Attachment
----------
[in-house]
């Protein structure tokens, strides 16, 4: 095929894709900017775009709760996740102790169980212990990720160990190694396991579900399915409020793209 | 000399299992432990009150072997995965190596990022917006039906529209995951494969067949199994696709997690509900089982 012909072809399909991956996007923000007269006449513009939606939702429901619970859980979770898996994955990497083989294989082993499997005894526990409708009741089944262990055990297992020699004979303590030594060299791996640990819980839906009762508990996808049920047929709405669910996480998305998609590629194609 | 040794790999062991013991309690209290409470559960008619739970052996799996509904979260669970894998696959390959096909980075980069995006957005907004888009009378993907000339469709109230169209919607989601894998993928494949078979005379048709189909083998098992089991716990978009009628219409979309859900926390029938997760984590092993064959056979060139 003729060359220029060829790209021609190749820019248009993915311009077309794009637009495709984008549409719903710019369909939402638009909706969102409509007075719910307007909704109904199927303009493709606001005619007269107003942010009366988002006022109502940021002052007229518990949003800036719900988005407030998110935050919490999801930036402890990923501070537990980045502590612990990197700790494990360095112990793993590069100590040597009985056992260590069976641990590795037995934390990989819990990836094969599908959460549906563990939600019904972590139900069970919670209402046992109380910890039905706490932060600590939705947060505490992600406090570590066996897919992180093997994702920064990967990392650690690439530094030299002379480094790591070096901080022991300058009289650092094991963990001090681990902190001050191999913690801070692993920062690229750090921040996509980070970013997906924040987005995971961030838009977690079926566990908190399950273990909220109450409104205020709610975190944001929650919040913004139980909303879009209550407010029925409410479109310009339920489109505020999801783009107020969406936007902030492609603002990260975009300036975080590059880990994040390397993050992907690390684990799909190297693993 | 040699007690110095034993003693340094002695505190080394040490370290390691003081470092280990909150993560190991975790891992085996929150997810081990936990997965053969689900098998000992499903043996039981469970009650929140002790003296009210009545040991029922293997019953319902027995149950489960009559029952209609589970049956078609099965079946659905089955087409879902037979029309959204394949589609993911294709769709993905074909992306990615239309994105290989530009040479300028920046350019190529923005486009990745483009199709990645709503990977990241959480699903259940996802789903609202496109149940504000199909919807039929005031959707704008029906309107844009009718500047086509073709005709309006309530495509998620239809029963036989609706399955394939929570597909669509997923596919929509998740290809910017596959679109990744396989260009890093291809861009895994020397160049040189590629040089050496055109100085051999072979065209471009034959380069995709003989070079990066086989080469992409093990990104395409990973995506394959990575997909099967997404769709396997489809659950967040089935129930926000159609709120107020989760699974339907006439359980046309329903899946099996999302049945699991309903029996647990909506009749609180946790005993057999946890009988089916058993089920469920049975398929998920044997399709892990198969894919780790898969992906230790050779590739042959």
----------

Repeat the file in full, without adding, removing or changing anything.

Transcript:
[in-house]
């Protein structure tokens, strides 16, 4: 095929894709900017775009709760996740102790169980212990990720160990190694396991579900399915409020793209 | 000399299992432990009150072997995965190596990022917006039906529209995951494969067949199994696709997690509900089982 012909072809399909991956996007923000007269006449513009939606939702429901619970859980979770898996994955990497083989294989082993499997005894526990409708009741089944262990055990297992020699004979303590030594060299791996640990819980839906009762508990996808049920047929709405669910996480998305998609590629194609 | 040794790999062991013991309690209290409470559960008619739970052996799996509904979260669970894998696959390959096909980075980069995006957005907004888009009378993907000339469709109230169209919607989601894998993928494949078979005379048709189909083998098992089991716990978009009628219409979309859900926390029938997760984590092993064959056979060139 003729060359220029060829790209021609190749820019248009993915311009077309794009637009495709984008549409719903710019369909939402638009909706969102409509007075719910307007909704109904199927303009493709606001005619007269107003942010009366988002006022109502940021002052007229518990949003800036719900988005407030998110935050919490999801930036402890990923501070537990980045502590612990990197700790494990360095112990793993590069100590040597009985056992260590069976641990590795037995934390990989819990990836094969599908959460549906563990939600019904972590139900069970919670209402046992109380910890039905706490932060600590939705947060505490992600406090570590066996897919992180093997994702920064990967990392650690690439530094030299002379480094790591070096901080022991300058009289650092094991963990001090681990902190001050191999913690801070692993920062690229750090921040996509980070970013997906924040987005995971961030838009977690079926566990908190399950273990909220109450409104205020709610975190944001929650919040913004139980909303879009209550407010029925409410479109310009339920489109505020999801783009107020969406936007902030492609603002990260975009300036975080590059880990994040390397993050992907690390684990799909190297693993 | 040699007690110095034993003693340094002695505190080394040490370290390691003081470092280990909150993560190991975790891992085996929150997810081990936990997965053969689900098998000992499903043996039981469970009650929140002790003296009210009545040991029922293997019953319902027995149950489960009559029952209609589970049956078609099965079946659905089955087409879902037979029309959204394949589609993911294709769709993905074909992306990615239309994105290989530009040479300028920046350019190529923005486009990745483009199709990645709503990977990241959480699903259940996802789903609202496109149940504000199909919807039929005031959707704008029906309107844009009718500047086509073709005709309006309530495509998620239809029963036989609706399955394939929570597909669509997923596919929509998740290809910017596959679109990744396989260009890093291809861009895994020397160049040189590629040089050496055109100085051999072979065209471009034959380069995709003989070079990066086989080469992409093990990104395409990973995506394959990575997909099967997404769709396997489809659950967040089935129930926000159609709120107020989760699974339907006439359980046309329903899946099996999302049945699991309903029996647990909506009749609180946790005993057999946890009988089916058993089920469920049975398929998920044997399709892990198969894919780790898969992906230790050779590739042959």